Posts Tagged ‘Cajun’

Bill Beck’s Shrimp-Andouille Scrapple

January 20, 2016

Crawfish ScrappleIf you’re a lover of delicious and decadent foods, then you have to come to Scrapplefest at the Reading Terminal Market on Sat. from 10 a.m. to 4 p.m. Oh, but I don’t want all that fat you say? Then try this satisfying, surprisingly subtle, lower-fat version made Cajun style with shrimp and Andouille! It’s not too spicy and great with a fried eggs and cheese on French bread as a specialty breakfast po-boy. Take it from Chef Bill Beck, it brings a little “who dat” to one of Pennsylvania’s favorite foods!

Ingredients:

1.25 Lbs. Andouille Sausage
1 Lbs Shrimp, peeled, deveined,and raw
3 Cups Yellow Cornmeal
2 Cups Buckwheat Flour
2 Quarts Pork Stock (use low salt bouillon cubes or make your own from scrapes)
1.5 Cups Onion
2 Tbl Fresh Garlic
0.25 Tsp Mace
1 Tsp Oregano
2 Tsp Beck’s Devil Dust
2 ea Tbl Vegetable oil
To Taste: Salt and Pepper

Preparation:
1. Slice Andouille sausage links into four pieces per link, top to bottom
2. Medium dice onion and garlic, keep separate
3. Heat skillet, add half the veg. oil and lay Andouille sausage out like bacon and lightly caramelize in pan, do all and set sausage a side
4. In same pan while still hot, add rest of oil followed by the onion, cook till lightly caramelized. Then add the garlic, cook two minutes while stirring.
5. Add shrimp to the onion- garlic mixture and let simmer until the shrimp have released their liquid and the pan is dry.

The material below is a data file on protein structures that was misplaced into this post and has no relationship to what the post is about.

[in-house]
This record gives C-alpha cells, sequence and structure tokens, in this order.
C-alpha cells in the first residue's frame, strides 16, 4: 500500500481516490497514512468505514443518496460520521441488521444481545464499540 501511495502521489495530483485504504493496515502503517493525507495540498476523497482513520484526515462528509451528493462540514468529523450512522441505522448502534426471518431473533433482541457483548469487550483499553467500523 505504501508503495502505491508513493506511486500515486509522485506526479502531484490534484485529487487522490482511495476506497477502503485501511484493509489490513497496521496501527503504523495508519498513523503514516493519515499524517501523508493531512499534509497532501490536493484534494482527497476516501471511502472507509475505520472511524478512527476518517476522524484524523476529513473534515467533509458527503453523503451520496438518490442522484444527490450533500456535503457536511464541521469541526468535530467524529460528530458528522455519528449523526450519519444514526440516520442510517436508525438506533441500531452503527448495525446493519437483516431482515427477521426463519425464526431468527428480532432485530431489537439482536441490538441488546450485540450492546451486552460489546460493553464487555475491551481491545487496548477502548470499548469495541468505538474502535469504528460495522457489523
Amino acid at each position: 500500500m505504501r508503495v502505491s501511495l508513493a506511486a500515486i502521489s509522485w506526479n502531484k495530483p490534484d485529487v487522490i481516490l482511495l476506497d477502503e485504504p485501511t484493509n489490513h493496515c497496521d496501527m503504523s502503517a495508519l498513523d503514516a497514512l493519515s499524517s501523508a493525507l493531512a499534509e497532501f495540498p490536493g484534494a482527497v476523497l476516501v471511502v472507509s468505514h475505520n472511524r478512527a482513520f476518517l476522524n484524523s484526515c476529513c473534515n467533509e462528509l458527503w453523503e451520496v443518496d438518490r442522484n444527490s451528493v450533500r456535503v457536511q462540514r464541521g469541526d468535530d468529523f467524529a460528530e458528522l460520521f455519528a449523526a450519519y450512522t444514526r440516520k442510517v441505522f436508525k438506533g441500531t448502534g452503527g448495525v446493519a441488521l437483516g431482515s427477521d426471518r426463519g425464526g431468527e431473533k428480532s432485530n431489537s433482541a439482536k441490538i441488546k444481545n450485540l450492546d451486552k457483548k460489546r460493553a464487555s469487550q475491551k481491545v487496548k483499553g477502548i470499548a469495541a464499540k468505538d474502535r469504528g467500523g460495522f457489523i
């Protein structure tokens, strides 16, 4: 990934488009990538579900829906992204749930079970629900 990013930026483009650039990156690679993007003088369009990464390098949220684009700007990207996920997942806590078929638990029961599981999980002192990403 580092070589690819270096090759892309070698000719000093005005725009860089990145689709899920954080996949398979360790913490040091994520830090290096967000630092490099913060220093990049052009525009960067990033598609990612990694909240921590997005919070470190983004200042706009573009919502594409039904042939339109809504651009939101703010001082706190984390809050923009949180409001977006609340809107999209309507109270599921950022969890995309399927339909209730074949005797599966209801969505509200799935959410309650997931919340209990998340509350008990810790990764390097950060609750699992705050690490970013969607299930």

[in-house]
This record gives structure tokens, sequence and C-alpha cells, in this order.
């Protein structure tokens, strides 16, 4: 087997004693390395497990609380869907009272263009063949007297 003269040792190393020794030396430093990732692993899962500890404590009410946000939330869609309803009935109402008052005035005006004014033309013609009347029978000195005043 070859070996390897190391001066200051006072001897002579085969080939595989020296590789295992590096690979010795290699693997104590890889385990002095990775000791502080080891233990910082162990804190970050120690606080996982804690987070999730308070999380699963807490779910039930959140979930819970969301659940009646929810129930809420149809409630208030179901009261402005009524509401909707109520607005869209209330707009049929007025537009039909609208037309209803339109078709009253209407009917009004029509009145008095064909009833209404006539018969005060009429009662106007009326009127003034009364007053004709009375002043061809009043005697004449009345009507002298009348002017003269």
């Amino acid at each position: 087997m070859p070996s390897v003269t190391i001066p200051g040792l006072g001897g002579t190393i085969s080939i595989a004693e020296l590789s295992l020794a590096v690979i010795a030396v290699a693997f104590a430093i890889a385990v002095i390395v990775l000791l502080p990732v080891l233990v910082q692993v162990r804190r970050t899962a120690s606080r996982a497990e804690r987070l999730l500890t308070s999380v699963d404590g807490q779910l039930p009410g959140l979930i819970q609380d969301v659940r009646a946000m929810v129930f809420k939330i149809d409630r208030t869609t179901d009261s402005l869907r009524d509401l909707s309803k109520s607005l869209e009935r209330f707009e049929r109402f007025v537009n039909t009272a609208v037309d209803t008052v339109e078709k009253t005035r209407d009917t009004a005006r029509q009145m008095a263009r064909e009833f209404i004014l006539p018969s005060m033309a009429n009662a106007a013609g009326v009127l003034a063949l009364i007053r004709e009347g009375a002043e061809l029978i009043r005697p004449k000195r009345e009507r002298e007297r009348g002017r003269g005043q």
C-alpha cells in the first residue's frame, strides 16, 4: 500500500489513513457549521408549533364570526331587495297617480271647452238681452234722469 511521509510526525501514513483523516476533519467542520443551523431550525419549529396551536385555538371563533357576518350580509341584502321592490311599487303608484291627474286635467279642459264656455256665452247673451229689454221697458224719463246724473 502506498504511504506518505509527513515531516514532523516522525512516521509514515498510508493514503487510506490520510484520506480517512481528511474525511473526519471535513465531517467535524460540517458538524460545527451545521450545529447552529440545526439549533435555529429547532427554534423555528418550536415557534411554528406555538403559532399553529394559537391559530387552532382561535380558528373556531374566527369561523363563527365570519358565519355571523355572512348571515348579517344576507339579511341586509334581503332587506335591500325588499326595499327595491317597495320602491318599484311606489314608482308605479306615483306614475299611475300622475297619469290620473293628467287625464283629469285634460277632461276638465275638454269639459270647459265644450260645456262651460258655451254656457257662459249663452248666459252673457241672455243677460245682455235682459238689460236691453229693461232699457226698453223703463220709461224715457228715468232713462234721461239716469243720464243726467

6. Cool mixture for a couple of minutes, then combine with Andouillie and liquefy the mixture in a blender.
7. Put pureed mixture into sauce pan; add the seasonings followed by the cornmeal, buckwheat flour and the stock, add stock slowly stirring all the while.
8. Bring all to a simmer, and reduce for 10 to 15 minutes stirring all the while until the mixture is very thick and paste-like.
9. Add salt and pepper to taste.
10. Butter loaf pans 3-4, pour in mixture, and refrigerate 4-6 hours till firm. Freeze well.
11. When ready to cook, cut and dredge in flour on all sides, cook in grease or oil until crispy and brown.

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Beck’s Blackened Catfish Recipe

August 17, 2015

Beck's Cajun Cafe..30th St Station..May 9, 2013

August is National Catfish Month. So, in honor of this delicious nod to the majestic catfish, chef Beck is sharing his tips on how to prepare the perfect blackened catfish dish.

Bill Beck’s Blackened Catfish